2. What?
    Please, do us all a favor and learn both history and politics. Your comments are facile and show an unwillingness to look at the truth.
    First, the “old historical countries” you refer to have governments that are not half as old as the United States. Russia formed its modern government in the 1990s, India and China in the 1940s. Those countries should be considered young in this context.
    Second, as to external change versus internal change, all three of those countries changed their government because of external change. The Soviet Union became Russia because of the pressure put on it by the West. The Communist Chinese came to power during the 1920s with the support of Communist Russia. The modern government of India came into being through reforms adopted by the British which finally led to self-rule.
    Third, I do not understand why you are even speaking of central rule. On one hand it sounds like you are condemning the current governments of all three countries – because they support central planning and control – but on the other hand it sounds like you support it, as long as it doesn’t include any influence from the US or an outside agency. This is a simplistic and unrealistic view that is completely unsupported. Especially when you refer to South American countries as fully independent.
    I do like the reference to the South American Iron Curtain, though.
    Just by calling your opinions “facts” does not make them so.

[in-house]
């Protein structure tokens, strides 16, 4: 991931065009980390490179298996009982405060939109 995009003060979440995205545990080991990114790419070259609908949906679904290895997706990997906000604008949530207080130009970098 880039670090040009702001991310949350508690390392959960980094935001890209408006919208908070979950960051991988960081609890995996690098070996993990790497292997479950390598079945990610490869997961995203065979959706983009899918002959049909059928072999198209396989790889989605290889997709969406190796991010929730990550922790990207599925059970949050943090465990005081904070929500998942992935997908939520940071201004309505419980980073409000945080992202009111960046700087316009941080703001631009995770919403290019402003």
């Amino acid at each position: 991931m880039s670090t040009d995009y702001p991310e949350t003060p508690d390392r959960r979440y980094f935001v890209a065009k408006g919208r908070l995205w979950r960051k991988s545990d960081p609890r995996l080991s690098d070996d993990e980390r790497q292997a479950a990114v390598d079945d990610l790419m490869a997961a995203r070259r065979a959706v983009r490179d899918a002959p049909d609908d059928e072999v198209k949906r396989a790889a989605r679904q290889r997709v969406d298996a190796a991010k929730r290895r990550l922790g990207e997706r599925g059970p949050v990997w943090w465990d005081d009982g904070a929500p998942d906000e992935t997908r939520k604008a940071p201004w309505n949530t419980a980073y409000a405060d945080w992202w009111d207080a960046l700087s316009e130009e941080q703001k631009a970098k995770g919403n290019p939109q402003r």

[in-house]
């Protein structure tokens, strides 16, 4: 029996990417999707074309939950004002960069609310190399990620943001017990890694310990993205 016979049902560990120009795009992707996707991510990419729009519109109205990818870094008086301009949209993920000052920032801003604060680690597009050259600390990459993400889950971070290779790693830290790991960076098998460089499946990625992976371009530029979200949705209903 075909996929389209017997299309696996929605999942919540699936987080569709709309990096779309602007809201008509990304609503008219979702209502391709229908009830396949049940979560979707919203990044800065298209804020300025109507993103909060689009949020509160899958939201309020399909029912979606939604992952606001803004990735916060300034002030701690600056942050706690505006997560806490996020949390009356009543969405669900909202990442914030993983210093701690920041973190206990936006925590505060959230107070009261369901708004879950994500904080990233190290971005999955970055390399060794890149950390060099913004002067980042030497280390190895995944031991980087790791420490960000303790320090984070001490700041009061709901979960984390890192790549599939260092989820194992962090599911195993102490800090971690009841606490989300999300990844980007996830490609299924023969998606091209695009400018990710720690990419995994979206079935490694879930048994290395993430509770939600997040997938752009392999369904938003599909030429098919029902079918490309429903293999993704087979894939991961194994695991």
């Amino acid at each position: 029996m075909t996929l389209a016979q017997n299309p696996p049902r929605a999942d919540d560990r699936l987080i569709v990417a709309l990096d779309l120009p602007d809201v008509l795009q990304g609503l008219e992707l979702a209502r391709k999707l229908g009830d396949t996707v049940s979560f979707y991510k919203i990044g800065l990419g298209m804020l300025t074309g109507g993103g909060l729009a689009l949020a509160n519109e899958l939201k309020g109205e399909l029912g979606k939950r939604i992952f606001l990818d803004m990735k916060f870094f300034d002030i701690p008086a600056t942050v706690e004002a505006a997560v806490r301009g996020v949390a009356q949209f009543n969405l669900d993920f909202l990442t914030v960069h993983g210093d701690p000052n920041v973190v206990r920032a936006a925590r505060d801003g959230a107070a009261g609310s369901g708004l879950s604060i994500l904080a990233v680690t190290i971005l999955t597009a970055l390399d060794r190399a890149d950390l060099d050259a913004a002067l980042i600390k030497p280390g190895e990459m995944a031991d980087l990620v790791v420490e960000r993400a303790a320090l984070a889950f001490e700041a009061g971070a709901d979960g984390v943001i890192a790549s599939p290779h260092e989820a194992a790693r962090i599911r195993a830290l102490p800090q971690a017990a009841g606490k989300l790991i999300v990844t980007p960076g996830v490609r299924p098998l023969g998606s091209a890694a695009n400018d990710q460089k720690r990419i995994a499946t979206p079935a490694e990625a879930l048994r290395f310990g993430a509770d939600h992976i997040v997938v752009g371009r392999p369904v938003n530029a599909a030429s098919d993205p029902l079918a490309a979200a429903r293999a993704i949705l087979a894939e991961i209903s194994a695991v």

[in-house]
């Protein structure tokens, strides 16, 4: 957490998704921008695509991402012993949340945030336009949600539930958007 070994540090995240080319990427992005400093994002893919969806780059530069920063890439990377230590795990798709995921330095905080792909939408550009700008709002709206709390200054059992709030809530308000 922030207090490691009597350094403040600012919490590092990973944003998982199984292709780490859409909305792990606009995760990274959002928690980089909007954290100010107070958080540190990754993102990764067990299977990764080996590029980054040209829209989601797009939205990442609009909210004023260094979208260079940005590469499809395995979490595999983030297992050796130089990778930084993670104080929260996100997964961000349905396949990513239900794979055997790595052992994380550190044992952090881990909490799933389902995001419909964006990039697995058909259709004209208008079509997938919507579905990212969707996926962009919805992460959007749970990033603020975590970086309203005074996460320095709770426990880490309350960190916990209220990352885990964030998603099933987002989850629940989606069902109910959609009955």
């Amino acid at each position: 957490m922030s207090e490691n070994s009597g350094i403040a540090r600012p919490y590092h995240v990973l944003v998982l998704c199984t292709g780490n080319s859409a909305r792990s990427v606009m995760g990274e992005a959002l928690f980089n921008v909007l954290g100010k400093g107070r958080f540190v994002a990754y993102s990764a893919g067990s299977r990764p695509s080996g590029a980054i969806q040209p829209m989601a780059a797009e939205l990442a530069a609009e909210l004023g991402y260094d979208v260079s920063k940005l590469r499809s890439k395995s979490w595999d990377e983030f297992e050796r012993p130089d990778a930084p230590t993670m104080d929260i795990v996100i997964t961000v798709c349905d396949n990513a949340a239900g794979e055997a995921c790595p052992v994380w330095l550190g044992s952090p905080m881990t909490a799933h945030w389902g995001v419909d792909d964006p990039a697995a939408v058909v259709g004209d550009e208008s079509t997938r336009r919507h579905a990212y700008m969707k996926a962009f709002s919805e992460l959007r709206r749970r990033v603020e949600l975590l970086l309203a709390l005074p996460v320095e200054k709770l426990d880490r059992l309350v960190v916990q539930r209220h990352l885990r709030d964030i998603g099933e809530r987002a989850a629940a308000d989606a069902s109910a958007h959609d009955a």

3. There ARE indeed differences between an American point of view, and of a European point of view. “Modern governments” – which the record of this form should be hold by the United States is completely not correct – the United States are harldy the father of modern democracy, and far from it – many countries have contributed parts by parts to today’s World-democratic system based on equality. Unlike to all commentators here I lived as a student and researcher in the USSR and Russia during the perestrojka years(1985-1991) and during the awful and problematic Yeltsin era – and I know this country by its grassroots. From a European point of view, classic formal governments are older than the “U.S. system”, based on right of vote for white men only under a slavery and more or less a full apartheid system (and later white women permitted to vote as well) until 1968. Russia had a proper functionally goverment already under the last tsarst years, well with some difficulties, the early Union governments of 1920’s were classical minister governments like neighbourig countries like Poland and the Weimar republic. All political cultures are always coloured by its (their) long and dramatical history, and the Chinese and Russian history of political leadership are very much experienced and longer then the Young and unexperienced U.S. govvernment form which gained full democracy in the late 1960’s when all adult Citizens were permitted to vote. The United States are by so a very Young democracy. The USSR system was changed totally from within in Andropov and Gorbatchov’s era, and had very little affects from outside, which many Americans incorrectly believe. The military efforts within the USSR and its costs were by far minor than the hopeless economial supporting for cheap milk and bread etc. which was some 400-500% larger than the USSR military costs, just as an example. The USSR system could have been unchanged some 100 years longer into the future, all according to experienced opinions like Mikhail Gorbatchov’s and the famous oppositional author Roy Medvedev. The decision to change the stagnated nomenklatura system and the ineffective planned command economy came from within the Kremlin circles, and had very little to do with Reagan’s television propaganda of a SDI – which has never proved, to this day, to work at all. That Reagan and his conservative circles should have changed the USSR system is an after-constructed historical error which does not apply to historical facts – which is supported by modern contemporary political research and European history research programme.